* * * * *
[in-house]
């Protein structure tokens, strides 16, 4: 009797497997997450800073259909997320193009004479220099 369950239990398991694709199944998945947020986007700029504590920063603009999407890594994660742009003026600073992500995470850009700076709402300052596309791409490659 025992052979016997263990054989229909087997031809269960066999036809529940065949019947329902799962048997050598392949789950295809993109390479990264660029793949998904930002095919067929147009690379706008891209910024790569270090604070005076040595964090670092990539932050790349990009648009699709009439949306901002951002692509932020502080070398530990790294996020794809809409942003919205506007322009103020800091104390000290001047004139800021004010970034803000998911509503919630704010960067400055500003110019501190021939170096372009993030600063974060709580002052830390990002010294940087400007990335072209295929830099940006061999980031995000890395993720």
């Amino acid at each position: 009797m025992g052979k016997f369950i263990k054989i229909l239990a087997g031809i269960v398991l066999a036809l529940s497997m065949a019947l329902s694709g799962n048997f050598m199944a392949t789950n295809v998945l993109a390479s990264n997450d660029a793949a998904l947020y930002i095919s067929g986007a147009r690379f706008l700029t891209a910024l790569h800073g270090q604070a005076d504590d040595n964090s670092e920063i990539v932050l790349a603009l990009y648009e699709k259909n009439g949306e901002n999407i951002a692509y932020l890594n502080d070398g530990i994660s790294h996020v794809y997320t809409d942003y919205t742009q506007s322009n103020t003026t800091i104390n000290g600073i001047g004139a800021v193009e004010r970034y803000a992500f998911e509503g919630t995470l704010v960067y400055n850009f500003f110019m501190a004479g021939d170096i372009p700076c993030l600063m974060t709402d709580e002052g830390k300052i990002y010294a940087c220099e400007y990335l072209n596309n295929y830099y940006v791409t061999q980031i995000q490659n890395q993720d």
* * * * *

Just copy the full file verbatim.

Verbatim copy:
[in-house]
């Protein structure tokens, strides 16, 4: 009797497997997450800073259909997320193009004479220099 369950239990398991694709199944998945947020986007700029504590920063603009999407890594994660742009003026600073992500995470850009700076709402300052596309791409490659 025992052979016997263990054989229909087997031809269960066999036809529940065949019947329902799962048997050598392949789950295809993109390479990264660029793949998904930002095919067929147009690379706008891209910024790569270090604070005076040595964090670092990539932050790349990009648009699709009439949306901002951002692509932020502080070398530990790294996020794809809409942003919205506007322009103020800091104390000290001047004139800021004010970034803000998911509503919630704010960067400055500003110019501190021939170096372009993030600063974060709580002052830390990002010294940087400007990335072209295929830099940006061999980031995000890395993720």
């Amino acid at each position: 009797m025992g052979k016997f369950i263990k054989i229909l239990a087997g031809i269960v398991l066999a036809l529940s497997m065949a019947l329902s694709g799962n048997f050598m199944a392949t789950n295809v998945l993109a390479s990264n997450d660029a793949a998904l947020y930002i095919s067929g986007a147009r690379f706008l700029t891209a910024l790569h800073g270090q604070a005076d504590d040595n964090s670092e920063i990539v932050l790349a603009l990009y648009e699709k259909n009439g949306e901002n999407i951002a692509y932020l890594n502080d070398g530990i994660s790294h996020v794809y997320t809409d942003y919205t742009q506007s322009n103020t003026t800091i104390n000290g600073i001047g004139a800021v193009e004010r970034y803000a992500f998911e509503g919630t995470l704010v960067y400055n850009f500003f110019m501190a004479g021939d170096i372009p700076c993030l600063m974060t709402d709580e002052g830390k300052i990002y010294a940087c220099e400007y990335l072209n596309n295929y830099y940006v791409t061999q980031i995000q490659n890395q993720d």